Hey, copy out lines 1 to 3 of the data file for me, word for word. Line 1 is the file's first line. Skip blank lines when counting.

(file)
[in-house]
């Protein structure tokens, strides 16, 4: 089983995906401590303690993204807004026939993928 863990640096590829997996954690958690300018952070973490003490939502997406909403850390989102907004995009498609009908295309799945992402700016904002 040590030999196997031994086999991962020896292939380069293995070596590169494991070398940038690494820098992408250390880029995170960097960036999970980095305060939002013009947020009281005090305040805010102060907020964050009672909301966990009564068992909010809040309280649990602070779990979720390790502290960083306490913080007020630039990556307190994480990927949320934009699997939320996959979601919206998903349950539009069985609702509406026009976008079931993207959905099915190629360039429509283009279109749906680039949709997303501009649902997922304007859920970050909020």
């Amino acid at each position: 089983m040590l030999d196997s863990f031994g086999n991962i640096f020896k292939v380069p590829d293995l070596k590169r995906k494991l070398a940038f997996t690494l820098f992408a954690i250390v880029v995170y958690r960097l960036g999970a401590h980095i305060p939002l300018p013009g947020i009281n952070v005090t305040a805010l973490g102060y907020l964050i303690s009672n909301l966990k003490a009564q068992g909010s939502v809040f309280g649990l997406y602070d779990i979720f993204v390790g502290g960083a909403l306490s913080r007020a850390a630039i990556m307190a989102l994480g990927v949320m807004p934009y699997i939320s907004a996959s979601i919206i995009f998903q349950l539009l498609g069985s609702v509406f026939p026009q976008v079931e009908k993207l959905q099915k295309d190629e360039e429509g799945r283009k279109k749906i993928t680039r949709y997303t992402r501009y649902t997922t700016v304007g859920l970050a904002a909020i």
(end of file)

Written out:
[in-house]
């Protein structure tokens, strides 16, 4: 089983995906401590303690993204807004026939993928 863990640096590829997996954690958690300018952070973490003490939502997406909403850390989102907004995009498609009908295309799945992402700016904002 040590030999196997031994086999991962020896292939380069293995070596590169494991070398940038690494820098992408250390880029995170960097960036999970980095305060939002013009947020009281005090305040805010102060907020964050009672909301966990009564068992909010809040309280649990602070779990979720390790502290960083306490913080007020630039990556307190994480990927949320934009699997939320996959979601919206998903349950539009069985609702509406026009976008079931993207959905099915190629360039429509283009279109749906680039949709997303501009649902997922304007859920970050909020």
């Amino acid at each position: 089983m040590l030999d196997s863990f031994g086999n991962i640096f020896k292939v380069p590829d293995l070596k590169r995906k494991l070398a940038f997996t690494l820098f992408a954690i250390v880029v995170y958690r960097l960036g999970a401590h980095i305060p939002l300018p013009g947020i009281n952070v005090t305040a805010l973490g102060y907020l964050i303690s009672n909301l966990k003490a009564q068992g909010s939502v809040f309280g649990l997406y602070d779990i979720f993204v390790g502290g960083a909403l306490s913080r007020a850390a630039i990556m307190a989102l994480g990927v949320m807004p934009y699997i939320s907004a996959s979601i919206i995009f998903q349950l539009l498609g069985s609702v509406f026939p026009q976008v079931e009908k993207l959905q099915k295309d190629e360039e429509g799945r283009k279109k749906i993928t680039r949709y997303t992402r501009y649902t997922t700016v304007g859920l970050a904002a909020i």